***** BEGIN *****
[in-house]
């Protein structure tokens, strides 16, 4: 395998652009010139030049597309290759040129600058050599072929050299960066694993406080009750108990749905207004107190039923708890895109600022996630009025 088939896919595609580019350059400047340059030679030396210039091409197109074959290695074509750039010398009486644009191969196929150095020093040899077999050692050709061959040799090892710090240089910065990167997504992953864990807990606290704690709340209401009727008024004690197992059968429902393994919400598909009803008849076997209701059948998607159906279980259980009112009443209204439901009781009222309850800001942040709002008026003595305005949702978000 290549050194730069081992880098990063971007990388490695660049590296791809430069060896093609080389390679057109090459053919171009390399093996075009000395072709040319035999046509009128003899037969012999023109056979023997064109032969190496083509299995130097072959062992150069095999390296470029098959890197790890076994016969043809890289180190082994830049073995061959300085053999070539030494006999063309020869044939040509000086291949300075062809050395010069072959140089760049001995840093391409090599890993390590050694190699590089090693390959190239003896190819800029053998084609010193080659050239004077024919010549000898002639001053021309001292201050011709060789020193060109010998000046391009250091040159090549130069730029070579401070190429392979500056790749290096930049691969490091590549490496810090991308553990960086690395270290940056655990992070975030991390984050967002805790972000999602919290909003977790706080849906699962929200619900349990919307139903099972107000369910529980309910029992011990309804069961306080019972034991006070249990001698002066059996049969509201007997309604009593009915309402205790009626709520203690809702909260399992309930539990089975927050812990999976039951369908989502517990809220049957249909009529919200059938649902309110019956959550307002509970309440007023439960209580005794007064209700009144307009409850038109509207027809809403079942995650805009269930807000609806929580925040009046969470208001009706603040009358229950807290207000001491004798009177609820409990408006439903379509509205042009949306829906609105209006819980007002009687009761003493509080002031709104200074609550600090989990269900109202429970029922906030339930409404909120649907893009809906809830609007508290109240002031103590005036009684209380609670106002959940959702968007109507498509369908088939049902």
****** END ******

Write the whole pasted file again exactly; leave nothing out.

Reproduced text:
[in-house]
């Protein structure tokens, strides 16, 4: 395998652009010139030049597309290759040129600058050599072929050299960066694993406080009750108990749905207004107190039923708890895109600022996630009025 088939896919595609580019350059400047340059030679030396210039091409197109074959290695074509750039010398009486644009191969196929150095020093040899077999050692050709061959040799090892710090240089910065990167997504992953864990807990606290704690709340209401009727008024004690197992059968429902393994919400598909009803008849076997209701059948998607159906279980259980009112009443209204439901009781009222309850800001942040709002008026003595305005949702978000 290549050194730069081992880098990063971007990388490695660049590296791809430069060896093609080389390679057109090459053919171009390399093996075009000395072709040319035999046509009128003899037969012999023109056979023997064109032969190496083509299995130097072959062992150069095999390296470029098959890197790890076994016969043809890289180190082994830049073995061959300085053999070539030494006999063309020869044939040509000086291949300075062809050395010069072959140089760049001995840093391409090599890993390590050694190699590089090693390959190239003896190819800029053998084609010193080659050239004077024919010549000898002639001053021309001292201050011709060789020193060109010998000046391009250091040159090549130069730029070579401070190429392979500056790749290096930049691969490091590549490496810090991308553990960086690395270290940056655990992070975030991390984050967002805790972000999602919290909003977790706080849906699962929200619900349990919307139903099972107000369910529980309910029992011990309804069961306080019972034991006070249990001698002066059996049969509201007997309604009593009915309402205790009626709520203690809702909260399992309930539990089975927050812990999976039951369908989502517990809220049957249909009529919200059938649902309110019956959550307002509970309440007023439960209580005794007064209700009144307009409850038109509207027809809403079942995650805009269930807000609806929580925040009046969470208001009706603040009358229950807290207000001491004798009177609820409990408006439903379509509205042009949306829906609105209006819980007002009687009761003493509080002031709104200074609550600090989990269900109202429970029922906030339930409404909120649907893009809906809830609007508290109240002031103590005036009684209380609670106002959940959702968007109507498509369908088939049902």